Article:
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Alan Dershowitz Makes an Unpersuasive Argument against Late Impeachment Trials

Alan Dershowitz outside Manhattan Federal Court in New York City, September 24, 2019. (Jefferson Siegel/Reuters)

Alan Dershowitz argues in the Wall Street Journal that the Constitution does not allow a former president to be tried for impeachment. He also thinks that to try Trump now would be unwise.

A lot of what he says to support the latter claim (e.g., that Trump’s impeachment was about “revenge” and we’d be better off moving on) is just an exercise in question-begging to someone who thinks (as I do) that Trump should be tried and convicted.

But Dershowitz’s reasoning about the Constitution also falls well short of establishing what he thinks it does. Allow me to write a micro-commentary (in bracketed italics) on the argument:

The Constitution is clear: “The president . . . shall be removed from office on impeachment . . . and conviction”—not by the expiration of his term before the impeachment process is complete. [But you may also read the Constitution as saying that removal is a necessary consequence of conviction for someone who holds office, not as limiting conviction to those who do. (Dan McLaughlin and Ramesh Ponnuru have made this point.)] It also mandates that “judgment in cases of impeachment shall not extend further than to removal and disqualification”—not or disqualification. [But see “extend further.” You may read this part as establishing the maximum consequence (and thus ruling out things such as imprisonment and exile), not as establishing the only consequence. And if “removed” in the previous quotation is read as establishing a necessary consequence for officeholders rather than as limiting impeachment to officeholders, then “removal” should of course be read the same way here—Dershowitz is not adding anything to his previous sentence.]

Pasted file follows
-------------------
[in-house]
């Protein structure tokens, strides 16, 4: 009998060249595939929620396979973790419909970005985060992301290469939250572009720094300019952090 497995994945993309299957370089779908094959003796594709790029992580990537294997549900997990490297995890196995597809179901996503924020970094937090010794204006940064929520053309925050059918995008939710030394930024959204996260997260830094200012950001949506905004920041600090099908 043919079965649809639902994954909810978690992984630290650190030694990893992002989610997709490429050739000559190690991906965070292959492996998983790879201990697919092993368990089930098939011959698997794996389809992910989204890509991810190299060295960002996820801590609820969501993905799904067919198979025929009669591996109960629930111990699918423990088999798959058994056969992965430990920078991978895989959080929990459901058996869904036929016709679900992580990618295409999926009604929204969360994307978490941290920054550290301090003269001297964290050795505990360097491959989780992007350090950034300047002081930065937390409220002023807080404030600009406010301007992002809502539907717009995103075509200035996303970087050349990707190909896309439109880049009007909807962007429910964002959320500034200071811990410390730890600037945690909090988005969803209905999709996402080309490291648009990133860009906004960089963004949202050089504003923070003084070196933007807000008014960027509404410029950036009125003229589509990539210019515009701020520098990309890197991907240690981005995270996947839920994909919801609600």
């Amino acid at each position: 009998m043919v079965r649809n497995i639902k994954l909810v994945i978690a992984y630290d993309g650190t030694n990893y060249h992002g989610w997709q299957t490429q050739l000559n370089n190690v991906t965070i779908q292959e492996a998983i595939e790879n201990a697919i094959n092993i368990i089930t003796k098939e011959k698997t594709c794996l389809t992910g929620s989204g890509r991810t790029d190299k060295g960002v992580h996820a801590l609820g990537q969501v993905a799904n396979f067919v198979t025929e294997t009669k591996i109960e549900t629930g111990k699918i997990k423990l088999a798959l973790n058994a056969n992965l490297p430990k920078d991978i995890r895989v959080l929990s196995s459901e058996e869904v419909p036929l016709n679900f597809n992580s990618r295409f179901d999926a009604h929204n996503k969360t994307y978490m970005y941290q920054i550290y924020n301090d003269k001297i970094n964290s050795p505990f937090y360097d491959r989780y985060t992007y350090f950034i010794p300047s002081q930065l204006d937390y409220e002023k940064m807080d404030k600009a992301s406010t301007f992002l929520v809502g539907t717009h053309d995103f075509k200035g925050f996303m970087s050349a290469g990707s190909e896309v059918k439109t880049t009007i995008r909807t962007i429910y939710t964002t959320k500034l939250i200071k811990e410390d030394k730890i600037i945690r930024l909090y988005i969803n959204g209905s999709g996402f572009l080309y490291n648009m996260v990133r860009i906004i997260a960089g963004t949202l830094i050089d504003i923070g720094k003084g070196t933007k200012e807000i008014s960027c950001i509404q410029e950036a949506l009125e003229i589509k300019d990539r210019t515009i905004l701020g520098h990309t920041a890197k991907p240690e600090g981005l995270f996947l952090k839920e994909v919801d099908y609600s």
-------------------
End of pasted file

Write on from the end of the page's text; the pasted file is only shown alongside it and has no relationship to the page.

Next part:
When the Constitution was written, several states allowed impeachment of former officials. The Framers could easily have included that provision, but they didn’t. [Inconclusive. They might have thought it went without saying, or wished to leave the determination to Congress’s own sense of its powers.] They also explicitly chose to prohibit the British practice of trial by legislature—excepting only impeachment—and “bill of attainder,” any punitive legislative act against a specific person. [Key word: “excepting.” And the impeachment process is not “punitive” in the relevant criminal sense.] The courts have held that the punishments prohibited by the Bill of Attainder Clause include disqualification from holding office. [So what? Impeachment is not a bill of attainder.] Moreover, the Constitution requires the chief justice to preside “when the president of the United States is tried.” [So what? That doesn’t imply that only a sitting president may be tried.]

This concludes my micro-commentary.

But I’ll take the opportunity to add that Dershowitz’s extremely narrow definition of “high crimes and misdemeanors” would have the absurd consequence of causing the Constitution to undermine itself, as I explained during Trump’s last trial.


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